A DOCUMENTARY PROJECT
Vancouver Island is home to some of the largest areas of old-growth forests on the planet. Old-growth refers to peak ecosystems that have been allowed to age with minimum human impact for thousands of years. These forests are so rich in life and biodiversity that a square meter of soil can hold up to 200 million invertebrates! These enormous trees used to cover most of the continent of North America, but a long history of unsustainable logging and forest mismanagement has caused the old-growth acreage to dwindle closer and closer to extinction.
We are Jacob, Rebecca & Mary and over the past year we’ve been working on a documentary project about these incredible forests and their current situation. We aim to make two feature length documentaries and several short films about these ecosystems as well as the microcosms of life and environment we experience while on Vancouver Island. This will be our third and final trip for the project which will allow us to capture the island during all times of the year to show a complete and engaging picture of the present moment.
your help we will be able to finally make this project a reality and
work together to help protect these natural wonders. Support from
people like you is critical to the completion of these films and we
are incredibly grateful for the opportunity we have to move forward
THE STORY SO FAR
McLaughlin Ridge near Port Alberni, now logged. Photo by Rebecca Billings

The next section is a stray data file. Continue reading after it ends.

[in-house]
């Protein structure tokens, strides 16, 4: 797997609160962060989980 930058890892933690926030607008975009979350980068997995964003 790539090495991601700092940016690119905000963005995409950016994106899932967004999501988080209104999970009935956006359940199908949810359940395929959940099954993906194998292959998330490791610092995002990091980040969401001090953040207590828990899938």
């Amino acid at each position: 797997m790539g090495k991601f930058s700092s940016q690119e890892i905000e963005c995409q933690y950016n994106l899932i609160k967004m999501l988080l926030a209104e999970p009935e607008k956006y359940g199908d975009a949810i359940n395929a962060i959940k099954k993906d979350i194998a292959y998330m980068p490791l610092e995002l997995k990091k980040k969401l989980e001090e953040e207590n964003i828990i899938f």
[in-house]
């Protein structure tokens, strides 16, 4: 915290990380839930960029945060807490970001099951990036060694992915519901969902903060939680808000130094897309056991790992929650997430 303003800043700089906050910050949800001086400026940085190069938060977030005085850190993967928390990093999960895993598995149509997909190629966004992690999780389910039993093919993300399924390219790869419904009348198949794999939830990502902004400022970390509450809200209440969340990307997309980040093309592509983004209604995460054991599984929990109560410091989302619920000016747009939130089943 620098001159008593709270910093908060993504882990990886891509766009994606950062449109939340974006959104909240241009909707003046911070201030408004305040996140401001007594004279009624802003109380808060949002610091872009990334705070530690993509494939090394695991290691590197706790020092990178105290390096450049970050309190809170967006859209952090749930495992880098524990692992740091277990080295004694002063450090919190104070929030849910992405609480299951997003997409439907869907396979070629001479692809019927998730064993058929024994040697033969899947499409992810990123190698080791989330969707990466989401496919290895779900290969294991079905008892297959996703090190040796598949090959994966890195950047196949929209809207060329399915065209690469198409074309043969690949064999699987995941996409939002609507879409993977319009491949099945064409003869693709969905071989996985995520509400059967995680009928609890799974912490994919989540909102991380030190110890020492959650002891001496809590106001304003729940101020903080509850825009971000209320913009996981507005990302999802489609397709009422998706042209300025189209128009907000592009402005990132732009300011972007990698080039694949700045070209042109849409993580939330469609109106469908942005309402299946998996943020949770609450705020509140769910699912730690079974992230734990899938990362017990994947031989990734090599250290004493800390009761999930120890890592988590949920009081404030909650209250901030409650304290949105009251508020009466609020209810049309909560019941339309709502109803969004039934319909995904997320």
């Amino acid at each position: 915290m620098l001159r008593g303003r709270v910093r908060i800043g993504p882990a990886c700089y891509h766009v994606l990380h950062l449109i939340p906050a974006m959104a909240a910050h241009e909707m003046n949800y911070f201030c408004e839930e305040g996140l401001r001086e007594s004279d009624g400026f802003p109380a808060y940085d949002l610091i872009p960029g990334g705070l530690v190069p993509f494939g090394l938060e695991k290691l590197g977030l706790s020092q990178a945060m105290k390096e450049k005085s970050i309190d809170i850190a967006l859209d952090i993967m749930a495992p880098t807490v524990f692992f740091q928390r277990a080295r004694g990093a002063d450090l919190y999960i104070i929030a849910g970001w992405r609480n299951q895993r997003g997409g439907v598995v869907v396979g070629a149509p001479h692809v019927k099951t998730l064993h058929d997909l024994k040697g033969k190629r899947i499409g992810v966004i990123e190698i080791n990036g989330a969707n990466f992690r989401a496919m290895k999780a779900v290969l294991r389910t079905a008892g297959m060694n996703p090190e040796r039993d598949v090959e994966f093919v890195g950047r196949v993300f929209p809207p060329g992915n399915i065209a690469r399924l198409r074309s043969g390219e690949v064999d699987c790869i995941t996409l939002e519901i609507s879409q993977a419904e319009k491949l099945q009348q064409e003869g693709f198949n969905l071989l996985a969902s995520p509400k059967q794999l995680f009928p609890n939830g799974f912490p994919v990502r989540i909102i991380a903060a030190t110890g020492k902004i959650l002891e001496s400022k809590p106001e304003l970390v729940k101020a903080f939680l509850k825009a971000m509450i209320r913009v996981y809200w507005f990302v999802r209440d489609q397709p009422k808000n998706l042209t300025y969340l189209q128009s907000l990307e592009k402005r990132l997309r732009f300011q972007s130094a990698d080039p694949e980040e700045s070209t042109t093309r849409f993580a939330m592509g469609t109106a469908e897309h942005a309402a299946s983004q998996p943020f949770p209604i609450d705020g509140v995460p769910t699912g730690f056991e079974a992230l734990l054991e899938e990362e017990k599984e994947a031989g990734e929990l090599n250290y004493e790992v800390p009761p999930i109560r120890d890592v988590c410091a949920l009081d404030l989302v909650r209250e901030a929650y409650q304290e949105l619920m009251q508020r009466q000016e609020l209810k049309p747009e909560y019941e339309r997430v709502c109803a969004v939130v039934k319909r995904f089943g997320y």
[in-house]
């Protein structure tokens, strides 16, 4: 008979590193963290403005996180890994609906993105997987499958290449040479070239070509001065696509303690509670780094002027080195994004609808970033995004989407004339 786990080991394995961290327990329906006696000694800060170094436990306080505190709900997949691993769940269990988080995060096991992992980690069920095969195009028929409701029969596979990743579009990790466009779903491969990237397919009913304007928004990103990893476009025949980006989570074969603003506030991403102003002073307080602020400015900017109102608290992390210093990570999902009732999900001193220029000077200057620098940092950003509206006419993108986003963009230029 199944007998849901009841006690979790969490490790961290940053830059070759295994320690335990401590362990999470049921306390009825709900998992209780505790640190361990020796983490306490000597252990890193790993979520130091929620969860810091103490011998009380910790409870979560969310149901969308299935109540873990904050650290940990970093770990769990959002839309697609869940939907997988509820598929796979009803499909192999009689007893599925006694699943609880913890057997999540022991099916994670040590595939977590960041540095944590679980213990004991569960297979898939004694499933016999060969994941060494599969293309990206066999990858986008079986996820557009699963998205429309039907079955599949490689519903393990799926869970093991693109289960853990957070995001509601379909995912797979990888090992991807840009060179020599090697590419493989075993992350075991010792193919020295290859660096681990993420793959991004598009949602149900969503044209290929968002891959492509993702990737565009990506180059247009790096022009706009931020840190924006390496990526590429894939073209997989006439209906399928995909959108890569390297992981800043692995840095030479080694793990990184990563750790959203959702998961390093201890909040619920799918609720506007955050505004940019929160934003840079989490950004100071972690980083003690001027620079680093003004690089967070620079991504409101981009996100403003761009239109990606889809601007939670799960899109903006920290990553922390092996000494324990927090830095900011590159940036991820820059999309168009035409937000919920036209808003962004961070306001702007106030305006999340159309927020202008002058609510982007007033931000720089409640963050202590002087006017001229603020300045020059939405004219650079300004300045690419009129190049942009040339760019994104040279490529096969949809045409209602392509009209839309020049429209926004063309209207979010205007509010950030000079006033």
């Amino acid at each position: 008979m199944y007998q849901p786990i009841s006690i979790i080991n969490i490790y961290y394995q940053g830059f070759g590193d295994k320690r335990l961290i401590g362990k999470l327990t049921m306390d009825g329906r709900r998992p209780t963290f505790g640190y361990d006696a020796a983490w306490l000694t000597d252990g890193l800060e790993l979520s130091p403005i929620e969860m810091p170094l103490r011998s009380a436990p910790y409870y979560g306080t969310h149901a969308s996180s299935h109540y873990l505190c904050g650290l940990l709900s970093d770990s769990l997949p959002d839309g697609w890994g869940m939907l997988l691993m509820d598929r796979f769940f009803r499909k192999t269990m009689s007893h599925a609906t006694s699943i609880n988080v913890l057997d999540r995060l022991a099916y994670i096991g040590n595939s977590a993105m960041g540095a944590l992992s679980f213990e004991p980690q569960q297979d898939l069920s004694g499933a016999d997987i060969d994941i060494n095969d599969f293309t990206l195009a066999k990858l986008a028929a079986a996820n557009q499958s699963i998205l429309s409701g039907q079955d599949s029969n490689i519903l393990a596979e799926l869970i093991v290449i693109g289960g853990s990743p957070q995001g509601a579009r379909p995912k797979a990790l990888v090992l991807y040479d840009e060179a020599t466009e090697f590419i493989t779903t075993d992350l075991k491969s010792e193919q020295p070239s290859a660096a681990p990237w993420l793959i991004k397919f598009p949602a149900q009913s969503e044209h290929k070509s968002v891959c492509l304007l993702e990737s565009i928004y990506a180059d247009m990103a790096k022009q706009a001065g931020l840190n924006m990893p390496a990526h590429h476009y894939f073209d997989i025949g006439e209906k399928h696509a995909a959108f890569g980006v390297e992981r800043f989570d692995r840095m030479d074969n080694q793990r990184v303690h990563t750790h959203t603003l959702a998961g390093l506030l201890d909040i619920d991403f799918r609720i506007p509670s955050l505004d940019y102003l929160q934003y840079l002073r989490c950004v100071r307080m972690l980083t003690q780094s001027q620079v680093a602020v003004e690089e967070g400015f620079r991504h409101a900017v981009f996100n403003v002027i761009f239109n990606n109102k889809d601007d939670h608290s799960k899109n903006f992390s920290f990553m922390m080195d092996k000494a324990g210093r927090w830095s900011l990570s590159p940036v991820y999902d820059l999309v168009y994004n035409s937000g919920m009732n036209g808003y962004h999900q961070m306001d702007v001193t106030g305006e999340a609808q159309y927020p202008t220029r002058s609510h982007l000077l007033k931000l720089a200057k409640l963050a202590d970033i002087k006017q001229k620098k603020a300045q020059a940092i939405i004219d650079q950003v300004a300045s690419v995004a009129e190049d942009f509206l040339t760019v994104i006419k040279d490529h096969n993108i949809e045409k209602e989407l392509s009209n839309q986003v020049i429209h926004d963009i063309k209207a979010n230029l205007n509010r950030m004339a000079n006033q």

We began filming in March of 2013 and returned in July of the same year. During these initial trips we visited many of the protected and unprotected areas and also spoke to many key people involved in the old-growth protection movement. We spent a great deal of time and footage focusing on the natural land and the images to capture the feeling of being on the island itself.
For this final return trip, we plan to:
Spend at least two weeks in new unprotected areas
- Capture more images of the log’s journey as it is turned into products for human use
- Continuing to film interviews with those inovolved
- Focus on related issues, such as the dangers that the island’s industrial salmon farms pose to the old-growth ecosystems
- Capture more behind the scenes work, including the project process and discussions with those we meet along the way
WHAT WE NEED TO FINISH THESE FILMS
As students and economical human beings, we like to make sure that we keep the budget for these films as close to zero as possible. This helps us minimize both our costs and our footprint. Since this is our third and final trip to the island, we have a pretty good idea of the best and most cost-efficient ways to use our budget.
If you help make this project a reality, here is where your funds will go:
$2,611.61 will go to travel from Ithaca New York to Vancouver and then taking the ferry to Vancouver Island.
- $1,155 will go to the rental car we need in order to traverse some of the more worn and dangerous roads.
- $2,835 will go to film equipment, including rainproof camera gear, memory cards and batteries.
- $1,100 will go to proper gear, safety precautions and guides
- $350 will go towards food to keep us alive and healthy.
- $192 will go to upkeep and management of the film's website.
- The remainder of the funds will be used for fulfilling perks.